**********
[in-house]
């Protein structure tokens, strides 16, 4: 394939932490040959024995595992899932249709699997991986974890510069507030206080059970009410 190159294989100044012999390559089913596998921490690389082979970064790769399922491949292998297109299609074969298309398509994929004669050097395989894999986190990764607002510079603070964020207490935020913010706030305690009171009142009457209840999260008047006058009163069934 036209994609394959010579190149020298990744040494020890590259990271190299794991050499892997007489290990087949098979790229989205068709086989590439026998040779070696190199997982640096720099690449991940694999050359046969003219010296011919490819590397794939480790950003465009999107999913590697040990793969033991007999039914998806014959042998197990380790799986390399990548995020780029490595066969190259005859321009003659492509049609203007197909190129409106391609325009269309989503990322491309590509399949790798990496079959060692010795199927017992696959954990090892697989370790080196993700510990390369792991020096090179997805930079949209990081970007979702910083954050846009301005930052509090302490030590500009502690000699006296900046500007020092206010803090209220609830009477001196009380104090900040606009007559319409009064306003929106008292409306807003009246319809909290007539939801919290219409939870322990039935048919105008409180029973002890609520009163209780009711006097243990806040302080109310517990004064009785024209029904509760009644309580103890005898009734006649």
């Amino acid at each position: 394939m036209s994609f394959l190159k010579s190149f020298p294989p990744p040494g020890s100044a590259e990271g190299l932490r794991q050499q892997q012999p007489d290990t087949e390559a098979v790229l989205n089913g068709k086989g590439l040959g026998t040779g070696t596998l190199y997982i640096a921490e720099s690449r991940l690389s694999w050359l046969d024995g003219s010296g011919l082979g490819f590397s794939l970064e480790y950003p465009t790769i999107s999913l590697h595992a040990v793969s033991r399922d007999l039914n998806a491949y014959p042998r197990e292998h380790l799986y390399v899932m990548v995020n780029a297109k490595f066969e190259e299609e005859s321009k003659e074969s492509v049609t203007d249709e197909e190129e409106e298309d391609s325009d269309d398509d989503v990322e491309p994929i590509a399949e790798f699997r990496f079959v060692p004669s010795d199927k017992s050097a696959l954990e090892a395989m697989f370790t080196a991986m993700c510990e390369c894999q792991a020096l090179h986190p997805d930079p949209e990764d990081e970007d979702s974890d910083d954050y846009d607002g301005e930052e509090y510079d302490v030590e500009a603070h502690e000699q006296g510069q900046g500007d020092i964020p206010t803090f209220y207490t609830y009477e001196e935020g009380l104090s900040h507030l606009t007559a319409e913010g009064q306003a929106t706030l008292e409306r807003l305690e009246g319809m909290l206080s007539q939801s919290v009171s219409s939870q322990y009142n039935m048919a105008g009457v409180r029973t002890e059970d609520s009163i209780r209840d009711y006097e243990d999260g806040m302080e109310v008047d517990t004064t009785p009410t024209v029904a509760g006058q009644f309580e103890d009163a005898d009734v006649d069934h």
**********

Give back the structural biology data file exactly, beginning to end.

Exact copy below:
[in-house]
């Protein structure tokens, strides 16, 4: 394939932490040959024995595992899932249709699997991986974890510069507030206080059970009410 190159294989100044012999390559089913596998921490690389082979970064790769399922491949292998297109299609074969298309398509994929004669050097395989894999986190990764607002510079603070964020207490935020913010706030305690009171009142009457209840999260008047006058009163069934 036209994609394959010579190149020298990744040494020890590259990271190299794991050499892997007489290990087949098979790229989205068709086989590439026998040779070696190199997982640096720099690449991940694999050359046969003219010296011919490819590397794939480790950003465009999107999913590697040990793969033991007999039914998806014959042998197990380790799986390399990548995020780029490595066969190259005859321009003659492509049609203007197909190129409106391609325009269309989503990322491309590509399949790798990496079959060692010795199927017992696959954990090892697989370790080196993700510990390369792991020096090179997805930079949209990081970007979702910083954050846009301005930052509090302490030590500009502690000699006296900046500007020092206010803090209220609830009477001196009380104090900040606009007559319409009064306003929106008292409306807003009246319809909290007539939801919290219409939870322990039935048919105008409180029973002890609520009163209780009711006097243990806040302080109310517990004064009785024209029904509760009644309580103890005898009734006649």
């Amino acid at each position: 394939m036209s994609f394959l190159k010579s190149f020298p294989p990744p040494g020890s100044a590259e990271g190299l932490r794991q050499q892997q012999p007489d290990t087949e390559a098979v790229l989205n089913g068709k086989g590439l040959g026998t040779g070696t596998l190199y997982i640096a921490e720099s690449r991940l690389s694999w050359l046969d024995g003219s010296g011919l082979g490819f590397s794939l970064e480790y950003p465009t790769i999107s999913l590697h595992a040990v793969s033991r399922d007999l039914n998806a491949y014959p042998r197990e292998h380790l799986y390399v899932m990548v995020n780029a297109k490595f066969e190259e299609e005859s321009k003659e074969s492509v049609t203007d249709e197909e190129e409106e298309d391609s325009d269309d398509d989503v990322e491309p994929i590509a399949e790798f699997r990496f079959v060692p004669s010795d199927k017992s050097a696959l954990e090892a395989m697989f370790t080196a991986m993700c510990e390369c894999q792991a020096l090179h986190p997805d930079p949209e990764d990081e970007d979702s974890d910083d954050y846009d607002g301005e930052e509090y510079d302490v030590e500009a603070h502690e000699q006296g510069q900046g500007d020092i964020p206010t803090f209220y207490t609830y009477e001196e935020g009380l104090s900040h507030l606009t007559a319409e913010g009064q306003a929106t706030l008292e409306r807003l305690e009246g319809m909290l206080s007539q939801s919290v009171s219409s939870q322990y009142n039935m048919a105008g009457v409180r029973t002890e059970d609520s009163i209780r209840d009711y006097e243990d999260g806040m302080e109310v008047d517990t004064t009785p009410t024209v029904a509760g006058q009644f309580e103890d009163a005898d009734v006649d069934h």